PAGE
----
What are the responsibilities of employers?
Employers have a legal responsibility to ensure that they do not discriminate against job applicants, employees and independent contractors because of their disability or health condition.
Employers may also be legally responsible for discrimination by their employees if they do not take reasonable steps to ensure that their workplace is free from discrimination or to stop any discrimination that is occurring. This legal responsibility is known as ‘vicarious liability’.
The types of reasonable steps that employers should take in order to minimise the risk of discrimination in the workplace include:
- developing and promoting anti-discrimination and equal opportunity policies
- conducting regular in-house training on anti-discrimination and equal opportunity policies
- appointing equal opportunity and harassment officers
- establishing accessible and effective complaints handling and investigative procedures
- monitoring the workplace and regularly reviewing anti-discrimination and equal opportunity policies and training
- ensuring that any complaints are dealt with properly
- providing employees who have been discriminated against with support, including access to counselling or assistance programs
- providing employees who engage in discriminatory behaviour with information and training to ensure that the discrimination does not recur.
What are the responsibilities of other people in the workplace?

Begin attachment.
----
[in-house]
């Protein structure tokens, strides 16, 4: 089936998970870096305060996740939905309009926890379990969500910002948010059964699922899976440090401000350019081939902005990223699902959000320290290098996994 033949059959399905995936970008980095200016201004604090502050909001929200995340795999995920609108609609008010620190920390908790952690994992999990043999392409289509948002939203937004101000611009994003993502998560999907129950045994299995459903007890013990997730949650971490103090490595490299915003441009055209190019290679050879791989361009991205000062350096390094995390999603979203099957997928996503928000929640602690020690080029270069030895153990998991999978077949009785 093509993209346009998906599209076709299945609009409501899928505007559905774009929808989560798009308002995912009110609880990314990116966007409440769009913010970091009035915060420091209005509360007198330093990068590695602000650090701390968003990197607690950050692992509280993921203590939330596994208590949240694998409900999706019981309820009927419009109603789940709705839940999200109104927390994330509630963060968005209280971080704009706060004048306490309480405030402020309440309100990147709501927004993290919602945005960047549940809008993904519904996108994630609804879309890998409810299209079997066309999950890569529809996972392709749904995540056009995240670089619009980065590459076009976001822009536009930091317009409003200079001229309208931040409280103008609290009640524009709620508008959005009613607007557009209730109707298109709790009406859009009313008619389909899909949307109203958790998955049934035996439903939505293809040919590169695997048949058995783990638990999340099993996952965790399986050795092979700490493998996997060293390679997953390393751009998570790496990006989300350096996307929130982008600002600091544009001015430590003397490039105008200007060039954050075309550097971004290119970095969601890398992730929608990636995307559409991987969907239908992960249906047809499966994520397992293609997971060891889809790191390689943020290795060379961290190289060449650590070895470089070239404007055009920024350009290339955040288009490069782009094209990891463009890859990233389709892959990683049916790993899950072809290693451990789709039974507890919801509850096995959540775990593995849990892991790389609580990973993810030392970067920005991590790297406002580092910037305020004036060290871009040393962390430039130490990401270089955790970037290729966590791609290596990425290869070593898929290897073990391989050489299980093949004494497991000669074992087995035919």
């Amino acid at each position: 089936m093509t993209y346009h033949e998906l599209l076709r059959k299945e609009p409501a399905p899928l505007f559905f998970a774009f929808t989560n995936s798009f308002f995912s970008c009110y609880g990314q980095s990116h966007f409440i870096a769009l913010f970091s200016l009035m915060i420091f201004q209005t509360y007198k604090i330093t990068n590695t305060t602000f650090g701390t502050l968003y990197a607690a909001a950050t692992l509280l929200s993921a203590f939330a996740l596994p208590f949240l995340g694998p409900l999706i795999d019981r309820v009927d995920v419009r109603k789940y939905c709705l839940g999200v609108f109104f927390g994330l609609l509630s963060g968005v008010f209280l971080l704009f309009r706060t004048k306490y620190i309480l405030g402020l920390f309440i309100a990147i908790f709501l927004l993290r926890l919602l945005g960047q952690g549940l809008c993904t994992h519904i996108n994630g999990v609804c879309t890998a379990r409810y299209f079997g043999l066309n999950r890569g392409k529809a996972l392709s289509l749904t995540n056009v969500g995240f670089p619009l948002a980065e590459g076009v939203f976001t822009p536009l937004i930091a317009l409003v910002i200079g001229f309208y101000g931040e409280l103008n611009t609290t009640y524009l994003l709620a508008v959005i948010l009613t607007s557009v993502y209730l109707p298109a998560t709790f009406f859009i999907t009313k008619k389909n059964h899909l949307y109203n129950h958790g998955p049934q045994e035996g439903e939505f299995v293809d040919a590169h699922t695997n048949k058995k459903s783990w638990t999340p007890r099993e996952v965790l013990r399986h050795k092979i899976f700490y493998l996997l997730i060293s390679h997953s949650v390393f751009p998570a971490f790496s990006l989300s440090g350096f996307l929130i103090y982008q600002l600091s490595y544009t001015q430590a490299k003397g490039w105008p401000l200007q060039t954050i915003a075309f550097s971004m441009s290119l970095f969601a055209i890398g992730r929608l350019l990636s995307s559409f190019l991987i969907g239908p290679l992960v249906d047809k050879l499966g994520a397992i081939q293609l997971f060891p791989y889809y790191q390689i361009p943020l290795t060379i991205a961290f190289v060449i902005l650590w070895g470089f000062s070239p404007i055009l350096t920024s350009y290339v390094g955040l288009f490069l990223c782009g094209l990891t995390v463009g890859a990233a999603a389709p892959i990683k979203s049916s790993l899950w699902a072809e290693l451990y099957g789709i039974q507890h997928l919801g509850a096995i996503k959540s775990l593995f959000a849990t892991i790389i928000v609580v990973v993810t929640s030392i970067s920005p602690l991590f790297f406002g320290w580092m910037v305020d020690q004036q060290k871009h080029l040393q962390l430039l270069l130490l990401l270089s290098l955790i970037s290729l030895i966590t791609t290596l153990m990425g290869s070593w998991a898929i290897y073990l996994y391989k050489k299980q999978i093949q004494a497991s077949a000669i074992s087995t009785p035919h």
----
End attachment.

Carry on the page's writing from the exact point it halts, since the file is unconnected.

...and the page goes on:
Federal and state anti-discrimination laws make it clear that the person responsible for the disability discrimination is personally liable for their behaviour.
Therefore, everybody in the workplace, including employees and independent contractors, have a legal responsibility to ensure that they do not discriminate against or harass any other employees, contractors, customers or clients because of their disability or health condition.
Under the Fair Work Act, a person ‘involved in’ unlawful adverse action is liable along with the employer. A person will be ‘involved in’ a contravention of the Fair Work Actif the person:-
(a) has aided, abetted, counselled or procured the contravention; or
(b) has induced the contravention, whether by threats or promises or otherwise; or
(c) has been in any way, by act or omission, directly or indirectly, knowingly concerned in or party to the contravention; or
(d) has conspired with others to effect the contravention.
Next Section: How can I make a complaint in my workplace?